People have become increasingly aware of the importance of natural and built heritage to both a sense of history and the quality of life for present and future generations. As a result the need for continued development - and respect for property rights - has to be reconciled with a desire to conserve and enhance precious open space, oases of nature and historic buildings. Such community values can lead to development concepts, or get in the way of them, depending on your point of view.
This has, understandably, led to conflict. One example is green groups' perceptions of a 'destroy first, develop later' approach by developers of sensitive sites. A case in point, according to conservationists, is a project by a subsidiary of property giant Cheung Kong (Holdings) to build about 2,000 flats on a site that lies partly in the internationally listed wetlands of the Deep Bay area. A 'no net loss' principle laid down by the Town Planning Board in 1997 states that any development there should ensure there is no decline in the wetland functions of fish ponds which feed and nurture Hong Kong's extraordinary moving population of birds. Unfortunately, the principle is non-binding. Green groups say the developer has abandoned the fish ponds and, in a new twist to 'destroy first, develop later', now says development will enhance their remaining value through a conservationist-led preservation and management plan.
The Town Planning Board will rule on the project early next month. Green groups want the board to veto the project and a government land swap to relocate it. Some would argue that this approach does not strike a sensible balance with development needs. After all, Hong Kong is blessed with an array of natural bird habitats such as woodlands, wetlands, shrub lands and coastal areas.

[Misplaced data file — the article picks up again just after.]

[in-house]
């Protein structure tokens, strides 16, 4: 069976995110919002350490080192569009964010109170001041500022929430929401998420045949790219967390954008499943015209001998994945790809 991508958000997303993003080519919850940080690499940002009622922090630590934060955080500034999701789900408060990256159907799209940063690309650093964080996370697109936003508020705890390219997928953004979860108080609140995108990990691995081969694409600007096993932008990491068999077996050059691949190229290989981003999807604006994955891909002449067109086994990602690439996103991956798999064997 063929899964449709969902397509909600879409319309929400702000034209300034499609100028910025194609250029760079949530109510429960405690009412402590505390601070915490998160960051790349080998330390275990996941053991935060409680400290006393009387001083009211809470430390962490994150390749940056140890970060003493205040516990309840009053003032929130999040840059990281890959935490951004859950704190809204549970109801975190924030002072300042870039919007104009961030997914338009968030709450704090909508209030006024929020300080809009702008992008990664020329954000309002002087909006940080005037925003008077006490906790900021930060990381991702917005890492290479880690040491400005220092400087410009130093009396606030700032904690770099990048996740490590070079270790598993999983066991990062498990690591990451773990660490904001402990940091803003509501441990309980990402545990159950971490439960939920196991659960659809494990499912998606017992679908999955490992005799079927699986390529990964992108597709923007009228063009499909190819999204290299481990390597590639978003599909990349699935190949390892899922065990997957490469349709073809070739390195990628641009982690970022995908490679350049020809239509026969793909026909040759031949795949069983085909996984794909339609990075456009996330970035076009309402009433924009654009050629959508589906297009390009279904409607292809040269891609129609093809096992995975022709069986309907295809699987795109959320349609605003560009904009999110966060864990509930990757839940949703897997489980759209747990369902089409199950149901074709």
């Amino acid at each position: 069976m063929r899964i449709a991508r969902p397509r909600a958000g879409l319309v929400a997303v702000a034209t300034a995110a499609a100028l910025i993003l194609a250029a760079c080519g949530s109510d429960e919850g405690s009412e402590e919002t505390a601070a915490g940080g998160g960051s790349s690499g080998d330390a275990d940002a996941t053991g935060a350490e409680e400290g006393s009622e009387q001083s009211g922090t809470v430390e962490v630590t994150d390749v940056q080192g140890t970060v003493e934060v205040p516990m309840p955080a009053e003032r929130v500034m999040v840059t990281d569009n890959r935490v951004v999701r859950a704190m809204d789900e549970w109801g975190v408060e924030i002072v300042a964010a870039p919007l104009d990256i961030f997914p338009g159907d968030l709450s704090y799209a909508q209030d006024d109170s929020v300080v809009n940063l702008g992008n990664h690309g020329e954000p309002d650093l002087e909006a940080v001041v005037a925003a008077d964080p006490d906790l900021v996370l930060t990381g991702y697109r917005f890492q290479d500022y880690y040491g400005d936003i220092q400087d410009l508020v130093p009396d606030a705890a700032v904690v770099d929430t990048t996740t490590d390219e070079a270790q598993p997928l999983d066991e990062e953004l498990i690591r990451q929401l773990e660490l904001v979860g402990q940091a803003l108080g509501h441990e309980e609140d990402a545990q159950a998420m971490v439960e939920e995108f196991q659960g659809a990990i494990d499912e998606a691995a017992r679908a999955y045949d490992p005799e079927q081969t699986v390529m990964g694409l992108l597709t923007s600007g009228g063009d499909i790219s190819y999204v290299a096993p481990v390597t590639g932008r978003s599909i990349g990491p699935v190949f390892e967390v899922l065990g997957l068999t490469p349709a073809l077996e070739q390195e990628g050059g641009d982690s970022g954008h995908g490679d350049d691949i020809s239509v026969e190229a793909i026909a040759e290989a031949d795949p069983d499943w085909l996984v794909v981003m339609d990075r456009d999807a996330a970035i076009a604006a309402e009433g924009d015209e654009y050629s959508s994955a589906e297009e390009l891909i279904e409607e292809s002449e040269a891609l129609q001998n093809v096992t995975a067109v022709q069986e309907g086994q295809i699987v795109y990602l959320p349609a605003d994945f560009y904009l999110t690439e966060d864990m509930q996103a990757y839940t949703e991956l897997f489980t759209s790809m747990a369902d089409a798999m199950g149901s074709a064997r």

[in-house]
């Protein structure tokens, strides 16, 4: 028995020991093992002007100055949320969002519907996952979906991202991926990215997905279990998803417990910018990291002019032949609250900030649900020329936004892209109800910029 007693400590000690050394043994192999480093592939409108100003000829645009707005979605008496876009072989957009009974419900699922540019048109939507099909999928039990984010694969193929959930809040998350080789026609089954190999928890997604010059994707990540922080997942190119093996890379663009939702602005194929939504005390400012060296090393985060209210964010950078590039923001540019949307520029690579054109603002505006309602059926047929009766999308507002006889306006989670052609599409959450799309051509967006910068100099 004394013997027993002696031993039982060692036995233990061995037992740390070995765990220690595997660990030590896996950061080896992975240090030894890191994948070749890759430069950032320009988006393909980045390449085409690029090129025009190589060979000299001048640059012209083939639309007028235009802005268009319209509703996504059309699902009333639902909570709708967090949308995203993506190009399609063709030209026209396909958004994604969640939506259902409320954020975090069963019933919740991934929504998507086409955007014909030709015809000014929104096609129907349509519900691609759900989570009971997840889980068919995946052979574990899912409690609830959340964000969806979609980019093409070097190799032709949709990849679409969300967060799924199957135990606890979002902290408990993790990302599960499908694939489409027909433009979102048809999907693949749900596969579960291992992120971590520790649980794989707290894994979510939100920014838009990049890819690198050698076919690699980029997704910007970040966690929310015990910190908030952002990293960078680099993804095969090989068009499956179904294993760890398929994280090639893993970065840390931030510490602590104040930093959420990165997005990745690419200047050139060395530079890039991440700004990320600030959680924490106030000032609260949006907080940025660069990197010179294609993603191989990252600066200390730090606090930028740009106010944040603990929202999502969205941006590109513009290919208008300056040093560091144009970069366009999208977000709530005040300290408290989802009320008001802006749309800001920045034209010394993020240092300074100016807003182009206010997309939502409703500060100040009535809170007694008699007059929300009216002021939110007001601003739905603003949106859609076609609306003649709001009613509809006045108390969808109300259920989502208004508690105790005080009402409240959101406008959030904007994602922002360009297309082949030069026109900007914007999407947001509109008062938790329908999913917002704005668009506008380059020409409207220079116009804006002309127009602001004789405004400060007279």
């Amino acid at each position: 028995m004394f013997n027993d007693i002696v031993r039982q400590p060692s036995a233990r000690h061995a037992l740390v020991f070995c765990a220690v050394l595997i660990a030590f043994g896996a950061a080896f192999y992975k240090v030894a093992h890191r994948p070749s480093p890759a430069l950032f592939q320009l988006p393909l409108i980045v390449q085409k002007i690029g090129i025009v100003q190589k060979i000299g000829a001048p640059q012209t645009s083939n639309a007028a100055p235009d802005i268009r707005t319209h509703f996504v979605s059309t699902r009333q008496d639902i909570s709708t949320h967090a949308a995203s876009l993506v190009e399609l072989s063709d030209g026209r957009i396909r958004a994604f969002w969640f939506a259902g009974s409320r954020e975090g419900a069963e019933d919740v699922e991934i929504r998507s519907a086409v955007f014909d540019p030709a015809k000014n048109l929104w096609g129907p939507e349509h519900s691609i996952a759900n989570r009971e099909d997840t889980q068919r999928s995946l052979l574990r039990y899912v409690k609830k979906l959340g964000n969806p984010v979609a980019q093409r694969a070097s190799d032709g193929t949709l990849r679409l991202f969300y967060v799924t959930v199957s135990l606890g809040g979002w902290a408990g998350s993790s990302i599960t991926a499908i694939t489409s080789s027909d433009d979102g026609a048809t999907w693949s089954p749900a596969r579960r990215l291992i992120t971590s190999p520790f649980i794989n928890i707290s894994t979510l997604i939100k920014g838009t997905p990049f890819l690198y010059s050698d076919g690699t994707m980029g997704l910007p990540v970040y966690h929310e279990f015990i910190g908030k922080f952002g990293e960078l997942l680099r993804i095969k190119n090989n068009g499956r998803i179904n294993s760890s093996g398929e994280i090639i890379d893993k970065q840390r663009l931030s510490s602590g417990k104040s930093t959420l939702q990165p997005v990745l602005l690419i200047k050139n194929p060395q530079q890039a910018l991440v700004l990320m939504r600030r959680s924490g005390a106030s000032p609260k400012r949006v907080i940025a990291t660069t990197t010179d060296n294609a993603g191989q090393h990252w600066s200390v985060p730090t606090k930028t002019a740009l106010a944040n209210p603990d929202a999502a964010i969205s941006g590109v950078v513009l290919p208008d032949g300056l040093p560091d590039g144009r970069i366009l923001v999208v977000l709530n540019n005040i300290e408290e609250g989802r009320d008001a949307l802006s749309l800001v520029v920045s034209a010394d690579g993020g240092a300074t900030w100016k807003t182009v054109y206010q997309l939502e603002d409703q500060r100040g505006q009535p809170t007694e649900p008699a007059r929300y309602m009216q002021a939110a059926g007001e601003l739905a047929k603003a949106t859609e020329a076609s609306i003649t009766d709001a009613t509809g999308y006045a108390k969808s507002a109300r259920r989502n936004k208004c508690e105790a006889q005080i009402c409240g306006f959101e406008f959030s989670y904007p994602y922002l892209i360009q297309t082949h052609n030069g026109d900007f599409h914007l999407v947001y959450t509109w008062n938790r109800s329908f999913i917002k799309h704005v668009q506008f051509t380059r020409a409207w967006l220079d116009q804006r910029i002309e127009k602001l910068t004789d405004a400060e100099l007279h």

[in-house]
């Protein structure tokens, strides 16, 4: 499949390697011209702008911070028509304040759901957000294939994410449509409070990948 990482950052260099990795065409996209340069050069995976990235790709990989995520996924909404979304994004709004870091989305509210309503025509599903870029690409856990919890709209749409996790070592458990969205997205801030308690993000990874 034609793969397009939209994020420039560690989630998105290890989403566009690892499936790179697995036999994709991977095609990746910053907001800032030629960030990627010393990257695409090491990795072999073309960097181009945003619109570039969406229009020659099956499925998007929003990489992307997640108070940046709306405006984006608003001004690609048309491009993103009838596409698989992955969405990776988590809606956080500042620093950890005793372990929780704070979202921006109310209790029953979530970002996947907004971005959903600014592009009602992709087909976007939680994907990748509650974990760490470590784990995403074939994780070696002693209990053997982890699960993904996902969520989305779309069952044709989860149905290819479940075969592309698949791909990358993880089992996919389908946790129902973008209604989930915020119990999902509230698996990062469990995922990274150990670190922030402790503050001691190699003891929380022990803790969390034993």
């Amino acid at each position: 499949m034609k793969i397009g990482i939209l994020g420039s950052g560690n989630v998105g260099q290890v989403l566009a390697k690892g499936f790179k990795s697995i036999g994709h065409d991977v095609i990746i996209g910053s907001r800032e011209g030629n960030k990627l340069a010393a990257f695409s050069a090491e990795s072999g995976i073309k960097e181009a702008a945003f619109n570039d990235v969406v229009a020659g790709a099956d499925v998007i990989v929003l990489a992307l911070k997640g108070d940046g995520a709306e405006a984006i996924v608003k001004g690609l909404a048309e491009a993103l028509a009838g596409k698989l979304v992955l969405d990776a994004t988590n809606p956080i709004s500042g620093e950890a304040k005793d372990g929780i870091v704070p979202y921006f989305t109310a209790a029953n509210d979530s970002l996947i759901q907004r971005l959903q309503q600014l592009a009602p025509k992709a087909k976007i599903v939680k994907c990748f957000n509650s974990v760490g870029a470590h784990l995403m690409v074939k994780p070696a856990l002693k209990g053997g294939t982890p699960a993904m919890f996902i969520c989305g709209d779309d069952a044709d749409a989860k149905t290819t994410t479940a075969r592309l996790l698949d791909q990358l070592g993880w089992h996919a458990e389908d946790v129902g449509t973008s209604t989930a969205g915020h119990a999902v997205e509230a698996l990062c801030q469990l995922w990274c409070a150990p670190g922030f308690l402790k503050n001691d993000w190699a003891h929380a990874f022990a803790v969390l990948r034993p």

But care needs to be taken to ensure that our precious natural assets are not eroded either through neglect or development.
Similar questions arise with regard to our built heritage. Recent controversies over the conservation of historic buildings suggest more needs to be done to ensure that our city's remaining architectural gems are properly preserved.
The well-intentioned 'no net loss' principle should lead to developers coming up with innovative approaches in conjunction with conservation interests which will ensure the right balance is struck.
Public opinion has, in recent years, increasingly recognised the importance of preserving both our natural assets and historic buildings. Government policies need to keep pace with these changes. Balance is the key. Not everything is ultimately worth preserving or conserving. It is a case of identifying what should be and finding creative ways for the city to grow around it while nourishing its soul.